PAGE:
(Written By: Dr. Mercola) In the U.S., organic dairy brings in about $6 billion in sales annually.1 Consumers pay a premium for the milk expecting they are getting a superior product. Organic milk (and meat) from cows raised primarily on pasture have been repeatedly shown to be higher in many nutrients, including vitamin E, beta-carotene and beneficial conjugated linoleic acid (CLA).
Organic milk also contains about 25 percent less omega-6 fats and 62 percent more omega-3 fats than conventional milk,2 and the animals, when given appropriate access to pasture, are raised in a more humane environment than cows raised on CAFOs (concentrated animal feeding operations).
Unfortunately, not all organic dairy is created equal, and just seeing the USDA organic label on a gallon of milk is not enough to verify its quality (or lack thereof). An investigation by The Washington Post revealed that some organic dairies are nothing more than CAFOs in disguise, selling higher-priced milk that is scarcely different from conventional CAFO dairy.
Milk From Large Organic Dairies May Not Be as Organic as Promised
When the Post visited Aurora Organic Dairy in Colorado, the company that provides organic store brands to corporations like Wal-Mart, Target and Costco, a few problems were evident right off the bat. For starters, the farm is massive, housing 15,000 cows, “making it more than 100 times the size of a typical organic herd,” the Post noted.
Further, organic standards require that cows have free access to certified organic pasture for the entire grazing season, but there are large loopholes in the requirement.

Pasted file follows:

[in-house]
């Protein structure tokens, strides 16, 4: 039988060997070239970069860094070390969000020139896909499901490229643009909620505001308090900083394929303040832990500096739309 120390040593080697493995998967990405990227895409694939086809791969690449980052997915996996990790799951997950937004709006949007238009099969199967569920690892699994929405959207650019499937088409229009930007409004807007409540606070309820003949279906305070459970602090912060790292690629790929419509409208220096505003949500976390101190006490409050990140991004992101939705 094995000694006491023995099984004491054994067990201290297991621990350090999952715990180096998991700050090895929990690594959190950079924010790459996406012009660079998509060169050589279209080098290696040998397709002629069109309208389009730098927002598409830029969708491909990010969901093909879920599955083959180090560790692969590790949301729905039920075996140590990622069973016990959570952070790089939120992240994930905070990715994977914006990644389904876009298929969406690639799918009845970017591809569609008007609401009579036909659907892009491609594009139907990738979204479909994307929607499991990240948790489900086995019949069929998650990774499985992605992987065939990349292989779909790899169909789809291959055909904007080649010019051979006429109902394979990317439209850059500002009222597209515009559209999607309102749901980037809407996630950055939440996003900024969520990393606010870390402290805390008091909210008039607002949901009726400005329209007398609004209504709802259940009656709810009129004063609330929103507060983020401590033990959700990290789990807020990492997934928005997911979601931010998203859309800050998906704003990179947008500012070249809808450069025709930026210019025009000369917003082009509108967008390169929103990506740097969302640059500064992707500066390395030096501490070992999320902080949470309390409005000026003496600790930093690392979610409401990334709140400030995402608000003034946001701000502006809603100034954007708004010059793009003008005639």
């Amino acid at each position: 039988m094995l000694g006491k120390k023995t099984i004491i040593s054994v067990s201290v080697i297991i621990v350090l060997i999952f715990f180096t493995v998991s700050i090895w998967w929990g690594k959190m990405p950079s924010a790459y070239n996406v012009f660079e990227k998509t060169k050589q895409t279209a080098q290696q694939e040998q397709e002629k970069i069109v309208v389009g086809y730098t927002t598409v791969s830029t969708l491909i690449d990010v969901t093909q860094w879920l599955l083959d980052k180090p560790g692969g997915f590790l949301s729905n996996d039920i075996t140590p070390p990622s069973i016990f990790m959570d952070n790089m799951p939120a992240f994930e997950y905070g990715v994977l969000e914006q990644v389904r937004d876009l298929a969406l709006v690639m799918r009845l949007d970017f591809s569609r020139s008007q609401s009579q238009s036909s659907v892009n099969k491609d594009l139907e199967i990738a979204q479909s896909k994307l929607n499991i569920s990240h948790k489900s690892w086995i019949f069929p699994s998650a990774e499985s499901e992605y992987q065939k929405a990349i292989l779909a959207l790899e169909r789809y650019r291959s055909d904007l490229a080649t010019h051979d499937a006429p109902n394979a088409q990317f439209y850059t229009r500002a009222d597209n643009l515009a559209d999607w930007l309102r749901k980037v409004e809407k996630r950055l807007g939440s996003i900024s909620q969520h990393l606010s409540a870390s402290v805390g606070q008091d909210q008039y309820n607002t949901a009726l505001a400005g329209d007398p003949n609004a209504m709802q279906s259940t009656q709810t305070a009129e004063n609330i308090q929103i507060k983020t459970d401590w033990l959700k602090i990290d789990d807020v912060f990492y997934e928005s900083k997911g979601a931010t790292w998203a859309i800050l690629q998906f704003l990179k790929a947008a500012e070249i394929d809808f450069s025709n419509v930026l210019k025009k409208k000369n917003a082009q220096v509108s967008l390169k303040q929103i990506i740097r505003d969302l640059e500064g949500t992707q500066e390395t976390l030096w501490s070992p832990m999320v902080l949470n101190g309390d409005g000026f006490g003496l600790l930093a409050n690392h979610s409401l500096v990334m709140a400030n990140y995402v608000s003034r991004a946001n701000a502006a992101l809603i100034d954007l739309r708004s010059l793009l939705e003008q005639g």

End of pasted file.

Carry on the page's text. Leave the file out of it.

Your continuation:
As Aurora spokeswoman Sonja Tuitele told the Post, “The requirements of the USDA National Organic Program allow for an extremely wide range of grazing practices that comply with the rule.”3 The Post investigation indeed revealed that Aurora Organic Dairy appears to be stretching the limits of the rule:4
” … [D]uring visits by The Washington Post to Aurora’s High Plains complex across eight days last year, signs of grazing were sparse, at best. Aurora said its animals were out on pasture day and night, but during most Post visits the number of cows seen on pasture numbered only in the hundreds.
At no point was any more than 10 percent of the herd out. A high-resolution satellite photo taken in mid-July by DigitalGlobe, a space imagery vendor, shows a typical situation — only a few hundred on pasture.”
The Post even had samples of Aurora’s organic milk tested for “a key indicator of grass-feeding” (its fatty acid profile), which revealed the milk matched conventional, not organic milk. Adding to the problem, farmers are allowed to hire their own inspectors in order to be certified USDA Organic.
In Aurora’s case, the Post investigation revealed the inspectors had visited the farm outside of the grazing season, which means they had no way of knowing whether the dairy’s grazing habits met the organic requirement. In 2007, the USDA even sanctioned Aurora Organic Dairy for willfully violating organic standards, but the farm was allowed to continue operating after a settlement was reached.